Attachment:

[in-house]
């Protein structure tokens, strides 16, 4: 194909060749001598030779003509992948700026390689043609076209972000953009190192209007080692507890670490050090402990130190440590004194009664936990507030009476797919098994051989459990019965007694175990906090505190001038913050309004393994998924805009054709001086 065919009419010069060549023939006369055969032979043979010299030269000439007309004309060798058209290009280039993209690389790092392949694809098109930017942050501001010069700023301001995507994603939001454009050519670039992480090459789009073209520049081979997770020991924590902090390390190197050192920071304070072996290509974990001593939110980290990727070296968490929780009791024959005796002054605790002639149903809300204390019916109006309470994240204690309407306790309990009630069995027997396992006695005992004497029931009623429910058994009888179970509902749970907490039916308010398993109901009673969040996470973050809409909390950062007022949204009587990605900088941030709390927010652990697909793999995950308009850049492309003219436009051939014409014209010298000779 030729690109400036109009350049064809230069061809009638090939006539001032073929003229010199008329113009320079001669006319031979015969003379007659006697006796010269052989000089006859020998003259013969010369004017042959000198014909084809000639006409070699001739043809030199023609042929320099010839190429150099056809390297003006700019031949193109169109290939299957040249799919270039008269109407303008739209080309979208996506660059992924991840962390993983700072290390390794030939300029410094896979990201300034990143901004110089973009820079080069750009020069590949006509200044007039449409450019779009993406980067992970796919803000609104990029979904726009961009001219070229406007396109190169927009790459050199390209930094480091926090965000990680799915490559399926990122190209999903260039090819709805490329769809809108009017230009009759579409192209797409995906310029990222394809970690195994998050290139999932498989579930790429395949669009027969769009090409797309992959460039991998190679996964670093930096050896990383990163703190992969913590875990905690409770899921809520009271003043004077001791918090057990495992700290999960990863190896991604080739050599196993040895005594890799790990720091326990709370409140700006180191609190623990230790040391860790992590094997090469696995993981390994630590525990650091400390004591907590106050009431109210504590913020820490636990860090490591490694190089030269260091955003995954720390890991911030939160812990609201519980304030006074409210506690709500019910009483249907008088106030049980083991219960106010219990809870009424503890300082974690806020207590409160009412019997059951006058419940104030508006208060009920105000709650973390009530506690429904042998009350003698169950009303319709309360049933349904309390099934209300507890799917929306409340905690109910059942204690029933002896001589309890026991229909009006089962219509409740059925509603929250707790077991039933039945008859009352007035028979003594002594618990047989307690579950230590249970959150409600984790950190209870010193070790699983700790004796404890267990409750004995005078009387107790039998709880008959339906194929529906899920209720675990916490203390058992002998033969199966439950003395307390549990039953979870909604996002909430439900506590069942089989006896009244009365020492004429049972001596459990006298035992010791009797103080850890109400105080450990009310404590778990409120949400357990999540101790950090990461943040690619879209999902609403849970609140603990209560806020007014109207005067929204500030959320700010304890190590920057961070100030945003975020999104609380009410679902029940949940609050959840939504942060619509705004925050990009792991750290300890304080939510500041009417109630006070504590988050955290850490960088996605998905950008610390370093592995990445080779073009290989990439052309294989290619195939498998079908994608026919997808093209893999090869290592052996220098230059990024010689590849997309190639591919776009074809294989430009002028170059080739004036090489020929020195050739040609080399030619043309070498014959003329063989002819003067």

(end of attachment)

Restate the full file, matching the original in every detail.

[in-house]
């Protein structure tokens, strides 16, 4: 194909060749001598030779003509992948700026390689043609076209972000953009190192209007080692507890670490050090402990130190440590004194009664936990507030009476797919098994051989459990019965007694175990906090505190001038913050309004393994998924805009054709001086 065919009419010069060549023939006369055969032979043979010299030269000439007309004309060798058209290009280039993209690389790092392949694809098109930017942050501001010069700023301001995507994603939001454009050519670039992480090459789009073209520049081979997770020991924590902090390390190197050192920071304070072996290509974990001593939110980290990727070296968490929780009791024959005796002054605790002639149903809300204390019916109006309470994240204690309407306790309990009630069995027997396992006695005992004497029931009623429910058994009888179970509902749970907490039916308010398993109901009673969040996470973050809409909390950062007022949204009587990605900088941030709390927010652990697909793999995950308009850049492309003219436009051939014409014209010298000779 030729690109400036109009350049064809230069061809009638090939006539001032073929003229010199008329113009320079001669006319031979015969003379007659006697006796010269052989000089006859020998003259013969010369004017042959000198014909084809000639006409070699001739043809030199023609042929320099010839190429150099056809390297003006700019031949193109169109290939299957040249799919270039008269109407303008739209080309979208996506660059992924991840962390993983700072290390390794030939300029410094896979990201300034990143901004110089973009820079080069750009020069590949006509200044007039449409450019779009993406980067992970796919803000609104990029979904726009961009001219070229406007396109190169927009790459050199390209930094480091926090965000990680799915490559399926990122190209999903260039090819709805490329769809809108009017230009009759579409192209797409995906310029990222394809970690195994998050290139999932498989579930790429395949669009027969769009090409797309992959460039991998190679996964670093930096050896990383990163703190992969913590875990905690409770899921809520009271003043004077001791918090057990495992700290999960990863190896991604080739050599196993040895005594890799790990720091326990709370409140700006180191609190623990230790040391860790992590094997090469696995993981390994630590525990650091400390004591907590106050009431109210504590913020820490636990860090490591490694190089030269260091955003995954720390890991911030939160812990609201519980304030006074409210506690709500019910009483249907008088106030049980083991219960106010219990809870009424503890300082974690806020207590409160009412019997059951006058419940104030508006208060009920105000709650973390009530506690429904042998009350003698169950009303319709309360049933349904309390099934209300507890799917929306409340905690109910059942204690029933002896001589309890026991229909009006089962219509409740059925509603929250707790077991039933039945008859009352007035028979003594002594618990047989307690579950230590249970959150409600984790950190209870010193070790699983700790004796404890267990409750004995005078009387107790039998709880008959339906194929529906899920209720675990916490203390058992002998033969199966439950003395307390549990039953979870909604996002909430439900506590069942089989006896009244009365020492004429049972001596459990006298035992010791009797103080850890109400105080450990009310404590778990409120949400357990999540101790950090990461943040690619879209999902609403849970609140603990209560806020007014109207005067929204500030959320700010304890190590920057961070100030945003975020999104609380009410679902029940949940609050959840939504942060619509705004925050990009792991750290300890304080939510500041009417109630006070504590988050955290850490960088996605998905950008610390370093592995990445080779073009290989990439052309294989290619195939498998079908994608026919997808093209893999090869290592052996220098230059990024010689590849997309190639591919776009074809294989430009002028170059080739004036090489020929020195050739040609080399030619043309070498014959003329063989002819003067």